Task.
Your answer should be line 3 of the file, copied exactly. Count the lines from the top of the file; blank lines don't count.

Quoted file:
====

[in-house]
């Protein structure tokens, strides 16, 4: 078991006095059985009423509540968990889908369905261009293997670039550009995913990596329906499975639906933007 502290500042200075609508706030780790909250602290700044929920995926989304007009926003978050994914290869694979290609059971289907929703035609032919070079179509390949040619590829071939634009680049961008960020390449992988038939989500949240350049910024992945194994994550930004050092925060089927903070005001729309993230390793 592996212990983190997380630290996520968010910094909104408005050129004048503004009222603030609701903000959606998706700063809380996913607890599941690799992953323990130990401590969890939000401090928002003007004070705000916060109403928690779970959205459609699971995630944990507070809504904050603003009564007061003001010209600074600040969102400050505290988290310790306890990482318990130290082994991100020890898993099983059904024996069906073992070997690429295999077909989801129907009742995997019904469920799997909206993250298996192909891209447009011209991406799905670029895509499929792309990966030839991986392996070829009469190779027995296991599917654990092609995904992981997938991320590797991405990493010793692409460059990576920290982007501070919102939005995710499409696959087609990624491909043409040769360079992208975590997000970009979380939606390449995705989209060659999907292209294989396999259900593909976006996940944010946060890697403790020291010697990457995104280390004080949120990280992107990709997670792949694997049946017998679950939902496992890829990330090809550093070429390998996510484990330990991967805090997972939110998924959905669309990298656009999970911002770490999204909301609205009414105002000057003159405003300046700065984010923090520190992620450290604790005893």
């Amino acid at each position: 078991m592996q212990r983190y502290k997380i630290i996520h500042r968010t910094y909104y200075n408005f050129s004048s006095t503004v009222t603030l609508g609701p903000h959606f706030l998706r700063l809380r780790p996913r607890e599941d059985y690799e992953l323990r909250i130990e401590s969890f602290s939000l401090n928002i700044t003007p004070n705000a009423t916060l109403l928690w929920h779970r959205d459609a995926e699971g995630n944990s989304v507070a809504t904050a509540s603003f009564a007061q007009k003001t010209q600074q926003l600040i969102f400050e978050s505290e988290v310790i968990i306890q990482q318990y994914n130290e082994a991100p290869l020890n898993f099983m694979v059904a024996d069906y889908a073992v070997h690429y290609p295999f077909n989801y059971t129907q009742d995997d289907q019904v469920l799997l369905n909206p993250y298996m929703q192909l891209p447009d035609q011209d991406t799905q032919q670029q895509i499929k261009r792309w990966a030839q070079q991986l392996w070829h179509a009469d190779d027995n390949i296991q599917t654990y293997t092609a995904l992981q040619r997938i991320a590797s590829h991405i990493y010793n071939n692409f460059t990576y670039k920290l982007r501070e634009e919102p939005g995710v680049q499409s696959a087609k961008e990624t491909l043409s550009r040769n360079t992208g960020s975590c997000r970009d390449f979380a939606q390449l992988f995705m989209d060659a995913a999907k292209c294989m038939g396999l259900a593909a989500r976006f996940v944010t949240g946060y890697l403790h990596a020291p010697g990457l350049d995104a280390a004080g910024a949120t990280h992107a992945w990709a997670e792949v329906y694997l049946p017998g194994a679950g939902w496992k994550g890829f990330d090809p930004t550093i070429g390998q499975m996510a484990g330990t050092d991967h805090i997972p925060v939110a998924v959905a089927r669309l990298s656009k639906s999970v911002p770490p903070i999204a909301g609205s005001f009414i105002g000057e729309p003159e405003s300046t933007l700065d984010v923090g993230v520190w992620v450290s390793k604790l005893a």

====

């Amino acid at each position: 078991m592996q212990r983190y502290k997380i630290i996520h500042r968010t910094y909104y200075n408005f050129s004048s006095t503004v009222t603030l609508g609701p903000h959606f706030l998706r700063l809380r780790p996913r607890e599941d059985y690799e992953l323990r909250i130990e401590s969890f602290s939000l401090n928002i700044t003007p004070n705000a009423t916060l109403l928690w929920h779970r959205d459609a995926e699971g995630n944990s989304v507070a809504t904050a509540s603003f009564a007061q007009k003001t010209q600074q926003l600040i969102f400050e978050s505290e988290v310790i968990i306890q990482q318990y994914n130290e082994a991100p290869l020890n898993f099983m694979v059904a024996d069906y889908a073992v070997h690429y290609p295999f077909n989801y059971t129907q009742d995997d289907q019904v469920l799997l369905n909206p993250y298996m929703q192909l891209p447009d035609q011209d991406t799905q032919q670029q895509i499929k261009r792309w990966a030839q070079q991986l392996w070829h179509a009469d190779d027995n390949i296991q599917t654990y293997t092609a995904l992981q040619r997938i991320a590797s590829h991405i990493y010793n071939n692409f460059t990576y670039k920290l982007r501070e634009e919102p939005g995710v680049q499409s696959a087609k961008e990624t491909l043409s550009r040769n360079t992208g960020s975590c997000r970009d390449f979380a939606q390449l992988f995705m989209d060659a995913a999907k292209c294989m038939g396999l259900a593909a989500r976006f996940v944010t949240g946060y890697l403790h990596a020291p010697g990457l350049d995104a280390a004080g910024a949120t990280h992107a992945w990709a997670e792949v329906y694997l049946p017998g194994a679950g939902w496992k994550g890829f990330d090809p930004t550093i070429g390998q499975m996510a484990g330990t050092d991967h805090i997972p925060v939110a998924v959905a089927r669309l990298s656009k639906s999970v911002p770490p903070i999204a909301g609205s005001f009414i105002g000057e729309p003159e405003s300046t933007l700065d984010v923090g993230v520190w992620v450290s390793k604790l005893a």